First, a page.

Our look back at the great games and moments of 2021 continues. This piece contains spoilers.
Guardians of the Galaxy is my game of the year. Settle into the Milano and enjoy this perilous quest to uncover the truth.
The rag-tag team of cosmic misfits Starlord, Drax, Gamora, Rocket (not a) Racoon and Groot have stolen the crown of the greatest superhero game ever. Guardians is a narrative, character development, world-building, graphical masterpiece, with a killer soundtrack. Square Enix should be proud of their development team for creating such a celebration of the underrated cosmic side of Marvel.
The theme of teamwork and relationships permeates every element of the game from combat to world interaction to narrative choices. Every character has an environmental purpose and this team synergy allows the developers to show strengthening team bonds not only through choices but through gameplay systems. At the end of the game, the guardians became a true family. You don’t always have to like them – especially when they all use your toothbrush – but, in the end, you love them. I did.
Favourite parts? The design and implementation of the Guardians’ ship Milano is incredible. I’d call it the secret member of the team. It is the foundation for character and team-relationship development. Games like Mass Effect restrict characters to certain sections of the ship, whereas Guardians allows everybody to roam around and organically initiate conversations with other members. It truly felt like a home. Everybody had sentimental items in their rooms that allowed you to slowly excavate information about their past. For example, take Gamora’s dolls: through conversations you slowly peel the onion and discover that they were in memory of her sister Nebula, who Gamora had to kill due to the evil machinations of their adopted father Thanos. Families are difficult!
For me, the most emotive beat inside the Milano is when you interact with a universal translator and discover that it can’t translate Groot’s language. I’m surprised that Groot doesn’t communicate with sign language really. These small touches emotionally immerse you in the universe. Since R2-D2, I have always been drawn towards characters that can’t traditionally communicate with words and the Guardians team did an incredible job constructing a major role for Groot. Groot is the glue holding the heroes together. His ultimate ability to revive Starlord was team growth at its finest.
There’s other stuff I love. The Guardians explore the farthest reaches of space whilst encountering alien species from the Chitauri, to the mighty Fin Fang Foom. Despite the grand cosmic setting, though, the real focus is on Peter’s relationship with his mother Meredith Quill. It’s such a touching aspect.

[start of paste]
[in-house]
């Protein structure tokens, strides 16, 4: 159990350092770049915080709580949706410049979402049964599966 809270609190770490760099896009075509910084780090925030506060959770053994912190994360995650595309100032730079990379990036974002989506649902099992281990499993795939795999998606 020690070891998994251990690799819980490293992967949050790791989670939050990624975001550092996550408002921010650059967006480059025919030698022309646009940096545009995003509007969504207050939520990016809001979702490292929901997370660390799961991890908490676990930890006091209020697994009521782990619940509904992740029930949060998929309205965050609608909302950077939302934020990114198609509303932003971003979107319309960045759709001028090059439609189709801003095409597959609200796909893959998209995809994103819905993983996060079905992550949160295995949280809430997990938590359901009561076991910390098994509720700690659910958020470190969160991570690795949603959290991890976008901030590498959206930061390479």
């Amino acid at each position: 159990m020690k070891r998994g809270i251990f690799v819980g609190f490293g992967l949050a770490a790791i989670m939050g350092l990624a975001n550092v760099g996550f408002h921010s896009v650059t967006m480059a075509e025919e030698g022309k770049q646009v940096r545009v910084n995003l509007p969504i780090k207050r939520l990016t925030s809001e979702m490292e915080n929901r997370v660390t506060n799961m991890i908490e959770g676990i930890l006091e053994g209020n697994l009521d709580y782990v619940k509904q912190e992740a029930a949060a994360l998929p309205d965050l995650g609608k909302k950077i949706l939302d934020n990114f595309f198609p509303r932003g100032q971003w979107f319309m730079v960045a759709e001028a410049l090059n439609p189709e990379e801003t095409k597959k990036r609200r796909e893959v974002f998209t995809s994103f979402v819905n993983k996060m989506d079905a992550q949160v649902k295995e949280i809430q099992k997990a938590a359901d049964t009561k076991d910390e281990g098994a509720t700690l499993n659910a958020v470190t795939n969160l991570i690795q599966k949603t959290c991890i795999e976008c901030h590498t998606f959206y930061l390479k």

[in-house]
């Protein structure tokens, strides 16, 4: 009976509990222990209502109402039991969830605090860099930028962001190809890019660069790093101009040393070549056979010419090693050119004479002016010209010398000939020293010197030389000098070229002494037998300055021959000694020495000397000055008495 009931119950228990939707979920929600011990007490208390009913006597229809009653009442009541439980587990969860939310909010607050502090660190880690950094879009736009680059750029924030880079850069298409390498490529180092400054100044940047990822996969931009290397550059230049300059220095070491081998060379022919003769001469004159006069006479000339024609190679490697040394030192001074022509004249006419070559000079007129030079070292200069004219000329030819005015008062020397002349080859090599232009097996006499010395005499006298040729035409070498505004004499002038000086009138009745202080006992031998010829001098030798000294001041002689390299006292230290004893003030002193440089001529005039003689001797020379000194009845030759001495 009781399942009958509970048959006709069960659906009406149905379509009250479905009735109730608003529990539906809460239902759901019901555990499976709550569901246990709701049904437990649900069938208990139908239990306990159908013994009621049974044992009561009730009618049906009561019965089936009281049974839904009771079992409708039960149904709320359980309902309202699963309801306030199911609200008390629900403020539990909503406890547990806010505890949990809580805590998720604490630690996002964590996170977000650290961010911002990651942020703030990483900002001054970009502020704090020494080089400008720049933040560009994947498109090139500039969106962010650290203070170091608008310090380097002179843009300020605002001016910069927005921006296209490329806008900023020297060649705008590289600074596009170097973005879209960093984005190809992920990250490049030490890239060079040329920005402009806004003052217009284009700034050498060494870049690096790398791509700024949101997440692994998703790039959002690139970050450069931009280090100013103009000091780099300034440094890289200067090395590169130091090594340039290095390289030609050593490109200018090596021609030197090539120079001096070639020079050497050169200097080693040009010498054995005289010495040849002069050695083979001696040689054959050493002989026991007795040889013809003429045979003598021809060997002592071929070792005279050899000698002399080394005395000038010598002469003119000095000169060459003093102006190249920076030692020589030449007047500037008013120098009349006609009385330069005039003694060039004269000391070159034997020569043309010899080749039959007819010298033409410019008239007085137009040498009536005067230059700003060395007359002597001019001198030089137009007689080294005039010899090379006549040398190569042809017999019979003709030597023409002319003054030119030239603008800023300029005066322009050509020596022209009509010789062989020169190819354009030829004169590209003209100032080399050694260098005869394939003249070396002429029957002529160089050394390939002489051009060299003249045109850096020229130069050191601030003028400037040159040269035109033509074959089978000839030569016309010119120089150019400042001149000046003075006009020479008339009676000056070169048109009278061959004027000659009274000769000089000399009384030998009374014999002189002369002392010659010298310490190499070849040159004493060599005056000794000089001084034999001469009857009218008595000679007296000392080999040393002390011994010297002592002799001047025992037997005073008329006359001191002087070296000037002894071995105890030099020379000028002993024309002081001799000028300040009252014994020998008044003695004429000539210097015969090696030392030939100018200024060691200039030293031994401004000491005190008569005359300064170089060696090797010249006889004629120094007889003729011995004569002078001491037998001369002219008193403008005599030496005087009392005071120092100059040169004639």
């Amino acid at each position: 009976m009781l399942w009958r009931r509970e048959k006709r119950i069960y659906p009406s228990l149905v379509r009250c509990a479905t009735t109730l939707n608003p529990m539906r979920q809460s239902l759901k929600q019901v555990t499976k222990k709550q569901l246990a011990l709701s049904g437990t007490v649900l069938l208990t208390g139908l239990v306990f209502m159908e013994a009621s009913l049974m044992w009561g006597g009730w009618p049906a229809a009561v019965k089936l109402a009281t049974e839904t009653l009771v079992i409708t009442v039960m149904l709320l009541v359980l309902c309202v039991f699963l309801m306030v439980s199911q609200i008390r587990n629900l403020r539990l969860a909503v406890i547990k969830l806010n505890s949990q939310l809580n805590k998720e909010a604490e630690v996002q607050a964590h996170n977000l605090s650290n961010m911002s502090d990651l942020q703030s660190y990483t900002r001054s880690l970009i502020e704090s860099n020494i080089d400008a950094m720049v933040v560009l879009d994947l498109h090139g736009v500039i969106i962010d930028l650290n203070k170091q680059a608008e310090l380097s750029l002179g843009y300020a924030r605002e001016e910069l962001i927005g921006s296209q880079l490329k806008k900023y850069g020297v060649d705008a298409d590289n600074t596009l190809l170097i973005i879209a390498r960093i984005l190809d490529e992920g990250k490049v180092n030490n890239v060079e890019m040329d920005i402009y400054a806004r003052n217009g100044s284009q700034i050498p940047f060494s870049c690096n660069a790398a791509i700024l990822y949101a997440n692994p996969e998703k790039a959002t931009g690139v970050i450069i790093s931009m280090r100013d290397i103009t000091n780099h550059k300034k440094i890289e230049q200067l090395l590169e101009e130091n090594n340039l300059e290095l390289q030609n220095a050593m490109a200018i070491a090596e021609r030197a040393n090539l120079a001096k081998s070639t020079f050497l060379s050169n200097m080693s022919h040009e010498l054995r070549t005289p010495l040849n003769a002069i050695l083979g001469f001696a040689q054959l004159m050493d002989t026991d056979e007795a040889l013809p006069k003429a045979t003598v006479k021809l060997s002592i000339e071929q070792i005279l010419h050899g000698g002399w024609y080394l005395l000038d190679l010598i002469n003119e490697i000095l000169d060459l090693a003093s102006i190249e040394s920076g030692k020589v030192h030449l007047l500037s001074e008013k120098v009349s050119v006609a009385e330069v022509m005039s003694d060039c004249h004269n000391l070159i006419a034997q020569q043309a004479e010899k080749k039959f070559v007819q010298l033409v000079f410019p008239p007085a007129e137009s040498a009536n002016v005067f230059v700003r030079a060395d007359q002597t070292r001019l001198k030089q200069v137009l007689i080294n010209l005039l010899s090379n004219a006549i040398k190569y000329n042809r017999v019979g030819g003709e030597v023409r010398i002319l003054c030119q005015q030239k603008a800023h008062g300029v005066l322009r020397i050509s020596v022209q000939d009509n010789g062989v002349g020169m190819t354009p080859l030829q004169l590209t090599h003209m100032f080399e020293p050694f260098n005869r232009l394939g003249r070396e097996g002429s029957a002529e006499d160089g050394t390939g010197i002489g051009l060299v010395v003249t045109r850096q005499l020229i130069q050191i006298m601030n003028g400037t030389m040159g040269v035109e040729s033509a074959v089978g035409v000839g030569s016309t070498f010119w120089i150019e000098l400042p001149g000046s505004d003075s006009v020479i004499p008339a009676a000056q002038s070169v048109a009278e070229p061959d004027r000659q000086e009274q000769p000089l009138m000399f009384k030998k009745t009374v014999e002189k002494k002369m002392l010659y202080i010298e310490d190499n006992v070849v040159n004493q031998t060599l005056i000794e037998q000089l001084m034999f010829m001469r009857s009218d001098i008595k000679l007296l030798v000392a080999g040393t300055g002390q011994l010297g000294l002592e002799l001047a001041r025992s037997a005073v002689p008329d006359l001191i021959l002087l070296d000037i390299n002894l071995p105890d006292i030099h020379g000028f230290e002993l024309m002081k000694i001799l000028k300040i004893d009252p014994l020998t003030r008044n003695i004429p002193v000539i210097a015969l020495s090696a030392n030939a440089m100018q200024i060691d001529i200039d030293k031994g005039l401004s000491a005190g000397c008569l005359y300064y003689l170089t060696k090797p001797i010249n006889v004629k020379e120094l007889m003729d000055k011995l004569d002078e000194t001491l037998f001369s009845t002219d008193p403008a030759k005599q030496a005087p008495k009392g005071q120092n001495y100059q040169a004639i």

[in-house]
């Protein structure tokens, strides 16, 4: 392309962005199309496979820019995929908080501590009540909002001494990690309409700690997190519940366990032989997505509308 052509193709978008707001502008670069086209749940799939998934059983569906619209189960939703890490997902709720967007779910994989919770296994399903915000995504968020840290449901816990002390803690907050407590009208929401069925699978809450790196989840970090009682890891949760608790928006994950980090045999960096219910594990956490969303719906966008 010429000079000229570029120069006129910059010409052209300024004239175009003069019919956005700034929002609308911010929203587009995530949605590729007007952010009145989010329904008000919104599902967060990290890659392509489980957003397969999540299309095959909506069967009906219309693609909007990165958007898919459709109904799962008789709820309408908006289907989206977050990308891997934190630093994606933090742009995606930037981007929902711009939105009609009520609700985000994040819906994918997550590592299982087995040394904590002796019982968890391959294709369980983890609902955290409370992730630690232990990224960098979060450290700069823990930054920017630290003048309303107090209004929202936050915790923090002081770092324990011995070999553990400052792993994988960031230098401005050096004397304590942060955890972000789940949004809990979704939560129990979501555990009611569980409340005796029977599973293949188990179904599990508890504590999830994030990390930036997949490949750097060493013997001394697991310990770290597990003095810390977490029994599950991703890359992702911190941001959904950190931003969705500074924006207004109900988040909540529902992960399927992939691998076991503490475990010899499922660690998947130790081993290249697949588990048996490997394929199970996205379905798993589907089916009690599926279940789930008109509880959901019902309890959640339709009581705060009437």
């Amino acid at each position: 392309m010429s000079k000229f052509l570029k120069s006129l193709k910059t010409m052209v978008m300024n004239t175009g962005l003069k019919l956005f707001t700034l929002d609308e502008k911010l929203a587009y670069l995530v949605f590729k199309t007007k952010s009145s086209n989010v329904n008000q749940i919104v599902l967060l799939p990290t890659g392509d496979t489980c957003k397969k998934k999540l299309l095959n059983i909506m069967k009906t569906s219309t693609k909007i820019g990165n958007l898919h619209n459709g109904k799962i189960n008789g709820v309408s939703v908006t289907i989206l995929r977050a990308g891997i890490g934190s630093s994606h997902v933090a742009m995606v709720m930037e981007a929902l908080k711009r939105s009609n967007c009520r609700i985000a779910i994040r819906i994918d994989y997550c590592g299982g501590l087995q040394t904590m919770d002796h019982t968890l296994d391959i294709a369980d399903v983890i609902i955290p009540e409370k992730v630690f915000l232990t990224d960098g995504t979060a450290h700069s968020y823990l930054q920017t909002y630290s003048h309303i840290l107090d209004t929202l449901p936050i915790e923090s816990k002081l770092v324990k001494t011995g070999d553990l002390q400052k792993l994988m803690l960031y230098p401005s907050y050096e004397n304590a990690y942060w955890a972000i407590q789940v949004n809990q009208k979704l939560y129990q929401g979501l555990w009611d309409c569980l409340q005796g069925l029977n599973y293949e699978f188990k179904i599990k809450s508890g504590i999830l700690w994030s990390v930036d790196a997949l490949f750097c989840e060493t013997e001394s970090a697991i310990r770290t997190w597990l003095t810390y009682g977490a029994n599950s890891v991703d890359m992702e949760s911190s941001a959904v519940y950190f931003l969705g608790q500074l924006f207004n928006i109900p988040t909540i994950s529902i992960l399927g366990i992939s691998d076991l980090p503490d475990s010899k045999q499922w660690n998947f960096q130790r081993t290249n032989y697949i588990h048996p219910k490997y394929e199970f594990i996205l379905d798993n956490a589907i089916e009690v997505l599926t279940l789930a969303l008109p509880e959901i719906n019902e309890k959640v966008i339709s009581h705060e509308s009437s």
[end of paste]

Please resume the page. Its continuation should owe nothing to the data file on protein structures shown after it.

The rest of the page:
Throughout the game you have opportunities to explore Peter’s childhood home and slowly learn more about Peter’s alien heritage and his relationship with his mother. You even experience the gut-wrenching moment Meredith is killed by the Chitauri. Usually this would be the end of the sequence and Meredith would become the ‘woman in the refrigerator’ trope, however our expectations are cleverly subverted.
Perhaps the most emotional example of this subversion is when Peter has to deny the false reality known as “The Promise” that has captured the whole team. In this illusion, Peter is reunited with his Mother. Guardians makes you think there’s a happy ending where Peter can finally save his mum. However, to move forward you must instead reject this false narrative, killing Peter’s dream. It’s a powerful scene.
Amazingly, Peter uses his newfound emotional growth to save Nikki from The Promise and help her to accept the death of her own mother, Ko-Rel. The innovative player choice system gives you a challenge: in Nikki’s illusion you must get creative and find a way to snap her out of it. It took me about three times to figure it out but destroying Nikki’s dream was gut-wrenching.
Throughout all this, I gained such an insight into my own mental health. That in the past when life got tough, I always escaped back to the beautiful dream. It’s definitely not the best coping mechanism, so having a misfit team of friends in reality gives me the power to guard my own galaxy.
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